Technology is making the process easier. “The ability to communicate so freely, with emails, WhatsApp, phone calls using VoIP technology and video calls has made sharing the creative and learning about each country and their artist so much easier than it might have been,” French says. “Technology is threaded throughout the postcards’ production, from initial points of contact to remote direction on shoots, to upload and footage transfer from location, to the edit without time being spent shipping drives and hoping that they don’t get delayed in customs.”

This year’s postcards rely heavily on the latest 360° cameras, which are now small enough to mount on normal drones. “With this technology we can gather a completely different kind of footage and manipulate it in a completely new way in post-production,” French says.

“Using these cameras allows us to borrow the language of exciting transitions and techniques used in social media and bring them to a broadcast format.”

By bringing all these experts and technologies together, O’Brien is confident that this year’s Eurovision Song Contest will be better than ever before. “All of the people and companies involved bring innovation to the Contest and allow it to evolve each year,” he says. “Having worked on the Olympic and Commonwealth Games before, it’s mind blowing to think that the Eurovision Song Contest happens every single year and each year it’s bigger and better than the year before.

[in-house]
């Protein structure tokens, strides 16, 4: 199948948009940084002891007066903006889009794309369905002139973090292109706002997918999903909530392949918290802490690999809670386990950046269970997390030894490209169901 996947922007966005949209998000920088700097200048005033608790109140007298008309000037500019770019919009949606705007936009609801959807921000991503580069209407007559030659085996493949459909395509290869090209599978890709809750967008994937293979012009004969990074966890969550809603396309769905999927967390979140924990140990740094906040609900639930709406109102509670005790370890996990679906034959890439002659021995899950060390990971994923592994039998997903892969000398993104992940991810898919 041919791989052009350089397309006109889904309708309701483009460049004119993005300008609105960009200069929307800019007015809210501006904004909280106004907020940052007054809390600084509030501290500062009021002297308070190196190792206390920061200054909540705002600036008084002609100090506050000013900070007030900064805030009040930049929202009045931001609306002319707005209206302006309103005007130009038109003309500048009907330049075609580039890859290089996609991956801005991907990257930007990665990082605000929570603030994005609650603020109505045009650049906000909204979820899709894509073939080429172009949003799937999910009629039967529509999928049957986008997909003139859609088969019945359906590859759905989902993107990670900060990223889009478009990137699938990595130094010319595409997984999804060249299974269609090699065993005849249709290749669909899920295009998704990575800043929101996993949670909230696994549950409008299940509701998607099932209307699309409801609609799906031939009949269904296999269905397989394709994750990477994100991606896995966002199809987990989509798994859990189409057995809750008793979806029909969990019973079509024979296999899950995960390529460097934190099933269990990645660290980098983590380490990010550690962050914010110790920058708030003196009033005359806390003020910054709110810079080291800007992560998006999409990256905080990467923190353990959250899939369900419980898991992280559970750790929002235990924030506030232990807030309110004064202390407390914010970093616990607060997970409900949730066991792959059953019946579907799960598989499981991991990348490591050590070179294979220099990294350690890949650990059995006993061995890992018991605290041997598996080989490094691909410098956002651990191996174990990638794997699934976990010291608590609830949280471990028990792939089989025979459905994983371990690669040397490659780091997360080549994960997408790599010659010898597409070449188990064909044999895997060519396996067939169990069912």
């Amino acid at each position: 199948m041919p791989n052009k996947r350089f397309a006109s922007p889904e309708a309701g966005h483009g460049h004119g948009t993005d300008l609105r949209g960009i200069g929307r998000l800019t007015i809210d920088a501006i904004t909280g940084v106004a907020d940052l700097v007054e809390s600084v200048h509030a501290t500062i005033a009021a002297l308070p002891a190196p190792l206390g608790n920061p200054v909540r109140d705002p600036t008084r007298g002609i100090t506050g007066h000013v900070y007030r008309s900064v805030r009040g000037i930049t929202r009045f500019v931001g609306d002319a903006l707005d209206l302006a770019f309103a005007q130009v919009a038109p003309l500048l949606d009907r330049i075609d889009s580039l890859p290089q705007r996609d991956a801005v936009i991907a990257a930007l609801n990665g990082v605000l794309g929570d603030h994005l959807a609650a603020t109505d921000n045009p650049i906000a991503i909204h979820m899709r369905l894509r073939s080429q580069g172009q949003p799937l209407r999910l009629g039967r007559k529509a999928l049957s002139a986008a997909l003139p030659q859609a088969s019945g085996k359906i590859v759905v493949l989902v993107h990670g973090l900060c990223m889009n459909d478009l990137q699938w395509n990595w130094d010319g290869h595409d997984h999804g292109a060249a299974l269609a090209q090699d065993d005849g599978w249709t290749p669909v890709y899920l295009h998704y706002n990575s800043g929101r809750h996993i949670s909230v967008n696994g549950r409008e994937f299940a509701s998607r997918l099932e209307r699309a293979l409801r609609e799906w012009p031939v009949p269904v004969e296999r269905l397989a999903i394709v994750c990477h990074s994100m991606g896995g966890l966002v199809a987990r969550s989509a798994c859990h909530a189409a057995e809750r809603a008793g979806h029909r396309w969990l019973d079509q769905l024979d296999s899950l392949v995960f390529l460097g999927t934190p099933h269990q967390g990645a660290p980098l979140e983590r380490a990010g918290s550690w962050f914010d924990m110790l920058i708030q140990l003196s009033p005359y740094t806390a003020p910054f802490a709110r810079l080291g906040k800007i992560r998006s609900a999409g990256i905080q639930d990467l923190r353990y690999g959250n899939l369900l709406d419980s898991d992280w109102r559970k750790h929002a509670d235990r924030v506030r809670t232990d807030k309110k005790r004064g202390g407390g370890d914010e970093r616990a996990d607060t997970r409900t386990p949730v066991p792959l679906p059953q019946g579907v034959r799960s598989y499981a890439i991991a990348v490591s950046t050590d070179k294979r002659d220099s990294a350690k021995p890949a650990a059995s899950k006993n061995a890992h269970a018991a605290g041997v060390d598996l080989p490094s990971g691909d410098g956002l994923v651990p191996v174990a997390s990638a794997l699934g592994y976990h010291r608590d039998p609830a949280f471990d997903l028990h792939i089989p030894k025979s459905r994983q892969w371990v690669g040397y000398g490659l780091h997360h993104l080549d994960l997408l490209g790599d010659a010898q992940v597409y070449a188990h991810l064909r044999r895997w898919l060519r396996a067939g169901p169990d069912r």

“We are so proud to be hosting the contest on behalf of Ukraine this year, and we really look forward to delivering a set of shows that are truly ‘United by Music’.”

Eurovision Song Contest

United By Music

The theme for the 67th Eurovision Song Contest includes the slogan ‘United By Music’.

The new slogan demonstrates the unique partnership between the United Kingdom, Ukraine and Host City Liverpool to bring the Eurovision Song Contest to audiences across the globe and the incredible power of music to bring communities together.

Designed through a creative partnership between creative company Superunion in the United Kingdom and Ukrainian creative studio Starlight Creative, the new brand was inspired by the Ukrainian and United Kingdom flags.

The colourful electrocardiogram effect produces a string of hearts, each one responsive to rhythm and sound, to illustrate the collective beating heart of all Eurovision contestants and viewers alike.

“The 2023 Eurovision Song Contest will be a truly special event and the creative look is a big part of creating that magic,” said Martin Green CBE, the BBC’s managing director of Eurovision Song Contest 2023. “This year’s identity sums up perfectly the amazing partnerships across the Contest and more importantly the power of music to bring people together across the world.”